“I see your point,” agreed Steve. “I’ll need to run your idea by Stuart. I’ll get back to you as soon as I’ve heard from him. In the meantime, I have some more news for you. Stuart and Sue may want to take your motorhome in part exchange.” That was marvellous news. Orient’s annual mooring at Tattenhall marina expired at the end of December. We didn’t want to renew it but, until CRT’s contractors had completed on the various locks and bridges on our route back to Warwickshire, we wouldn’t have anywhere to store the Hymer when we advertised it for sale. We could hardly adopt a continuous cruising lifestyle on Cheshire’s canals with a five-tonne motorhome to think about. Stuart and Sue taking our motorhome would solve that problem instantly.

Then Steve stuck a pin in my growing bubble of happiness. “Oh, I just want to confirm one detail with you. The Hymer is right-hand drive, isn’t it?” Shit. No, it wasn’t. The vehicle was UK registered but designed for continental travel. The speedometer was calibrated in kilometres, the odometer the same and, more importantly, the steering wheel was definitely on the wrong side for driving on English roads.

I waxed lyrical about the joy of continental touring compared to motorhoming in the UK. I talked about the weather, the food, free campsites, magnificent scenery, the French people’s love affair with motorhome owners and their disposable income. I spoke passionately and perhaps a little desperately. Steve didn’t appear impressed at all.

“Look, here’s Stuart’s email address and telephone number. He insisted that they wanted a right-hand drive vehicle. Maybe you can convince them left-hand drive will work for them.” Steve’s tone suggested otherwise, but I had nothing to lose by speaking with the Palmers.

I phoned Stuart briefly. I tried to switch his allegiance to foreign roads. He listened without enthusiasm and then ended the call with what I suspected was a ploy I had used all too often before. “That’s all very interesting Paul, but I have to go. My wife is waving at me. We’re late for an appointment.”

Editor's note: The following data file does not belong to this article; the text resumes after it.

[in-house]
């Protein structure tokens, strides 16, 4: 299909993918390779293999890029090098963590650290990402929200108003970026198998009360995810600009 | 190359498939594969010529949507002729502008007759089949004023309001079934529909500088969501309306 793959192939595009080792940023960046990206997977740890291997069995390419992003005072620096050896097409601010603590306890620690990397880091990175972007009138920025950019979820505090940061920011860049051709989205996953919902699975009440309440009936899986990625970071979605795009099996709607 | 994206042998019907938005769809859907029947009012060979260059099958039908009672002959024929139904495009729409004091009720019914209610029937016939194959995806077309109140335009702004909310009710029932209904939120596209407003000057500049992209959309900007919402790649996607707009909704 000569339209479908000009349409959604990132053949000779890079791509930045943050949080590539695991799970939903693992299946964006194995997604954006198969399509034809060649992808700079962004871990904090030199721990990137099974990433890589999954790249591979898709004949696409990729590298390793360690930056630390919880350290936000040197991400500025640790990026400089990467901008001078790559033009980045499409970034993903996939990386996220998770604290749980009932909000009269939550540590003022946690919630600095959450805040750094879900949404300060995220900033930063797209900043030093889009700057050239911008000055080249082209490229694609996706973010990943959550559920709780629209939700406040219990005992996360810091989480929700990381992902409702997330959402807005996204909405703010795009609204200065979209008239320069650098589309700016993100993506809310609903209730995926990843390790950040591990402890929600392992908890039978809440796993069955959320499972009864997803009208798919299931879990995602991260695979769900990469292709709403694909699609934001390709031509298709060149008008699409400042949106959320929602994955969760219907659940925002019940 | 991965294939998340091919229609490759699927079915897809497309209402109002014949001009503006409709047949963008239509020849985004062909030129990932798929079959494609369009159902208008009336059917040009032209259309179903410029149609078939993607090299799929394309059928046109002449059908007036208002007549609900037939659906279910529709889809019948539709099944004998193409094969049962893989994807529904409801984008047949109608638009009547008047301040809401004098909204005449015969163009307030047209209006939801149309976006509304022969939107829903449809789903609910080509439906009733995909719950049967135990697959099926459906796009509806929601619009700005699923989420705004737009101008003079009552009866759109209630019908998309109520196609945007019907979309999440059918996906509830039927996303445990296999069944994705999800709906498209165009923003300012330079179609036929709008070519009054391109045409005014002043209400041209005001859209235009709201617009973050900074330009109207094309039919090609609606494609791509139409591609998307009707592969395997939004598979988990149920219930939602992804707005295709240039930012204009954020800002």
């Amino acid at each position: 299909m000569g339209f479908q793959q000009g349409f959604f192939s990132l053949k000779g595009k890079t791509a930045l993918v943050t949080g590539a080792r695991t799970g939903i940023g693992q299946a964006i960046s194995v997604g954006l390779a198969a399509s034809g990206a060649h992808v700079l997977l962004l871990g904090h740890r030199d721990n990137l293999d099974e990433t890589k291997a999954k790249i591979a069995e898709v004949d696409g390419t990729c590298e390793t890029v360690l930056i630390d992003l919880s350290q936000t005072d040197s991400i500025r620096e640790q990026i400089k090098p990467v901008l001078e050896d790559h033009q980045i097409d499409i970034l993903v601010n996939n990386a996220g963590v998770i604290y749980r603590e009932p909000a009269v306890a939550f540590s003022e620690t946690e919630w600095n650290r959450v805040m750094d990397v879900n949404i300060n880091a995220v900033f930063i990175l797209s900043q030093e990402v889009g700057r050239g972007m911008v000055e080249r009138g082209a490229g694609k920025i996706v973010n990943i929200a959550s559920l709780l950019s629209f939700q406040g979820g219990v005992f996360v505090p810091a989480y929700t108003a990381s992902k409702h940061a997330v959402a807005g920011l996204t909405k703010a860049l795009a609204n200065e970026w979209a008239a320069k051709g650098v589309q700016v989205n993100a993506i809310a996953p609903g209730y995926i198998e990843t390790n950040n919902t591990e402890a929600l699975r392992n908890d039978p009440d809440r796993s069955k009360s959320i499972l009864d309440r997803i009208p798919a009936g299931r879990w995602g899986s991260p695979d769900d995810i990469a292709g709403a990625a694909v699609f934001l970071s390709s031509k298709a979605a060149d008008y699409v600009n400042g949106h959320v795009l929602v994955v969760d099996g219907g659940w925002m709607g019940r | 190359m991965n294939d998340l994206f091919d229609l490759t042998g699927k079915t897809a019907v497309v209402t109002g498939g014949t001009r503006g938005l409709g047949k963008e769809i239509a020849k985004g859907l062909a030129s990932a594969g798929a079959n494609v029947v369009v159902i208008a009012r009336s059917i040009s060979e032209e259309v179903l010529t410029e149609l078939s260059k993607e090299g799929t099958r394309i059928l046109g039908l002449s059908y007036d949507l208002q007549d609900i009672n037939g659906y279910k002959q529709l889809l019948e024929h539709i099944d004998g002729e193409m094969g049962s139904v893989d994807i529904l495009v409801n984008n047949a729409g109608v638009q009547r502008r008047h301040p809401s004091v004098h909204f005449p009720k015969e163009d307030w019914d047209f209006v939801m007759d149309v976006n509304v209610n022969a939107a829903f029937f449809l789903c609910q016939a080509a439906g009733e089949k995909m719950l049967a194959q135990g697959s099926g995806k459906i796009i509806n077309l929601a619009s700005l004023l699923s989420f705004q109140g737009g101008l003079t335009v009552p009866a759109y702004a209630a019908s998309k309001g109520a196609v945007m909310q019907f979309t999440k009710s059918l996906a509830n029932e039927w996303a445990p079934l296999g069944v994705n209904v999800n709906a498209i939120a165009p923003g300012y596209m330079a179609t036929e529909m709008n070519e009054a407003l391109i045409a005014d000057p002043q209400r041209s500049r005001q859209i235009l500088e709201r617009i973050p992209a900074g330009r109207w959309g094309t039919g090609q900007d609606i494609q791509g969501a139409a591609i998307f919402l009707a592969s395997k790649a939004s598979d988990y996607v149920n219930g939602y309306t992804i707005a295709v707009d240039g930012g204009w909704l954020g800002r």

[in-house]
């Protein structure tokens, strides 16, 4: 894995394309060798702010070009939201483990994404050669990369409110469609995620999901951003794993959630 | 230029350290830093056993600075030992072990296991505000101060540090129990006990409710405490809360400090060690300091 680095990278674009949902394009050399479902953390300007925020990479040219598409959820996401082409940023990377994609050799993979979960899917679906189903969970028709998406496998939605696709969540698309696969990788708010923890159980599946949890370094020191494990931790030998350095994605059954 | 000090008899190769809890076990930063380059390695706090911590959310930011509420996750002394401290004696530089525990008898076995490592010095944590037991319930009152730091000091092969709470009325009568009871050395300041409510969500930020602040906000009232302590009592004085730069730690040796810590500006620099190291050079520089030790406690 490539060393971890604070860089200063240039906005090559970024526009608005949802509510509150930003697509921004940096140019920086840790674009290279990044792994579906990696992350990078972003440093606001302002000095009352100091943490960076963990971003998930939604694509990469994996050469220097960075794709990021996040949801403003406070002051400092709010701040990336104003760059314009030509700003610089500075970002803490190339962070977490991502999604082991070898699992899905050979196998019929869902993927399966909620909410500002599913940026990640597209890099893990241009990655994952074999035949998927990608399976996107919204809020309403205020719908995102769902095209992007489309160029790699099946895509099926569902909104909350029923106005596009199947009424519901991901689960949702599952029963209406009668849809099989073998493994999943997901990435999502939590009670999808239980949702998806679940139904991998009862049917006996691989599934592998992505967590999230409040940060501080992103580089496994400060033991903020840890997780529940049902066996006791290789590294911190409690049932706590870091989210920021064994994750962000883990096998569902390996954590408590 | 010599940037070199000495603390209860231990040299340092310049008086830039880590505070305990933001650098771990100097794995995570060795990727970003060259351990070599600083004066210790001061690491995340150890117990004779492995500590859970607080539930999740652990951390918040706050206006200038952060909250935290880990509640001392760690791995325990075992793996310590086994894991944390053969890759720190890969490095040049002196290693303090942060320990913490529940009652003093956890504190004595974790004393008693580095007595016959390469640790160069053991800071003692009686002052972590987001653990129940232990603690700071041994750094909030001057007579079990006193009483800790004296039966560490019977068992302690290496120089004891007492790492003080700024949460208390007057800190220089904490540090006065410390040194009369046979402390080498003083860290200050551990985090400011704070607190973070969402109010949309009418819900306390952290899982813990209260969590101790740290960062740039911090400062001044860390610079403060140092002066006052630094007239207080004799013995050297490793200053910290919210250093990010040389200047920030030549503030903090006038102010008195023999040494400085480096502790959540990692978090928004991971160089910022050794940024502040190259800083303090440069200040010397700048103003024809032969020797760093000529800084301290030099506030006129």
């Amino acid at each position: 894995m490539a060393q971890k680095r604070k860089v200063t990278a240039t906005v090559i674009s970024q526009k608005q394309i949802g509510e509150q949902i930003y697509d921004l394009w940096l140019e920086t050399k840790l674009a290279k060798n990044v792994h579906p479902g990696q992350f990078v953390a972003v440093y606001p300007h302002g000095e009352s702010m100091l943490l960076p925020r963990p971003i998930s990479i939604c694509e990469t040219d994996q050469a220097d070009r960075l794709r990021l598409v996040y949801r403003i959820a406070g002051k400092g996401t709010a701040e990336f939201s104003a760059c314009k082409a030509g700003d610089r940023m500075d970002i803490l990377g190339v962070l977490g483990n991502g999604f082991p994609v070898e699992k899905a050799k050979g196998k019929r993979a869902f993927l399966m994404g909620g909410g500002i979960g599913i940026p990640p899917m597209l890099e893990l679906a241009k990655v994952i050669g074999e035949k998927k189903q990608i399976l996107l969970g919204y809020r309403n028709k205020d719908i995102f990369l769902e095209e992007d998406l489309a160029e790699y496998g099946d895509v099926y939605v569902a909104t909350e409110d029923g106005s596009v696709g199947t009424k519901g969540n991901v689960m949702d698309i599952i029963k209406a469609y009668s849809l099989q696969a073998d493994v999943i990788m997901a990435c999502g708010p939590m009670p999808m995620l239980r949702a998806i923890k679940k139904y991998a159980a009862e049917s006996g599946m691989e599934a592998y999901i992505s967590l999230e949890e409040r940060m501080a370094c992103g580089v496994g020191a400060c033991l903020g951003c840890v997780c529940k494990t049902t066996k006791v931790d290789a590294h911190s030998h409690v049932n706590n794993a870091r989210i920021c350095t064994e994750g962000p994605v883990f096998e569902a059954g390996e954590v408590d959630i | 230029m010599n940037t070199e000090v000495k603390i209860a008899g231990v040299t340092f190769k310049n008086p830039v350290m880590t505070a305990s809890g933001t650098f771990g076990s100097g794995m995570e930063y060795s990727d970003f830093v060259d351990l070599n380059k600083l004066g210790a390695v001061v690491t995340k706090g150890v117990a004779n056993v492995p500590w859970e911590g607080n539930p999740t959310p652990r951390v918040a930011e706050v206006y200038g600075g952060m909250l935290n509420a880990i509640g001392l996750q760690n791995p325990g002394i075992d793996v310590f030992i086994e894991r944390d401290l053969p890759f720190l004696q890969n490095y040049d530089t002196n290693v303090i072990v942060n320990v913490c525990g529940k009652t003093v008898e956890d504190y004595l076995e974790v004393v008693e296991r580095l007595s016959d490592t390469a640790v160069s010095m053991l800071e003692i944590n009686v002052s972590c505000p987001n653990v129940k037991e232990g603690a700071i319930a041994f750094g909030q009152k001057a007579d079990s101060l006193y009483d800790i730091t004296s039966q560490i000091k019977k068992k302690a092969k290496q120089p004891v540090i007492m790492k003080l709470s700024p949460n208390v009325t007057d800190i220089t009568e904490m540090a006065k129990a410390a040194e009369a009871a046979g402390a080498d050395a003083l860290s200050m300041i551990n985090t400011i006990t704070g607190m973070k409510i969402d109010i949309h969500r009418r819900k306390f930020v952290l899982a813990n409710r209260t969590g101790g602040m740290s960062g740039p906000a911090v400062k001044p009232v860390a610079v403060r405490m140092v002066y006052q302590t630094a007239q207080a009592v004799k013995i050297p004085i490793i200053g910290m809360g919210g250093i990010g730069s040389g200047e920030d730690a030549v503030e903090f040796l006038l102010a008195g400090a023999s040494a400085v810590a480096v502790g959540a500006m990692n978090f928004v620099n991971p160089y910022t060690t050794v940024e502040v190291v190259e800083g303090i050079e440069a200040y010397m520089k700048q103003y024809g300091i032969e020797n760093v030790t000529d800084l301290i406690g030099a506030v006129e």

I was bitterly disappointed. Over the last half hour, I had gone from worrying about the logistics of selling our six-wheeled home to virtual euphoria at the thought of a quick sale, to a deep depression when I suspected we were back to square one. All I could do was wait and hope that the Palmers contacted us again when they had more time.

So I waited and waited, and then I waited some more.

I received an unexpected and very welcome email three days later. “We haven’t completely discounted the possibility of buying a left-hand drive motorhome…” Sue began. It wasn’t the positive reply I hoped for, but it wasn’t a flat-out refusal. She wanted details about the vehicle’s condition, service history and running costs. All of her questions indicated interest and ignited a tiny flame of hope. I emailed the details, complete with a link to an online photo album of the Hymer dominating a variety of exotic landscapes. And then I waited some more.

Sue replied two days later. More positive news. They wanted to do a deal. She suggested taking the motorhome in part exchange and then named the balance they wanted us to pay. The proposal was good in principle, but the email didn’t address who was going to be responsible for the necessary repairs to the boat before we could move on board. I pointed that out to her. The Palmers need to think some more.

In the meantime, I still don’t know how much the repairs are likely to cost, who’s going to be doing them, and when they can be done. We hoped to be on board by Christmas. That deadline is feeling more and more unrealistic.

Tattenhall marina has sublet their marina workshop. The new guy will be open for business tomorrow. He’s going to quote for the work. If his price is acceptable, he should be able to start work immediately. In a perfect world, he would work on our boat to the exclusion of all else, all the parts he needed would be readily available, and he would be finished within a week. Oh, and pigs would fly, and money would grow on trees.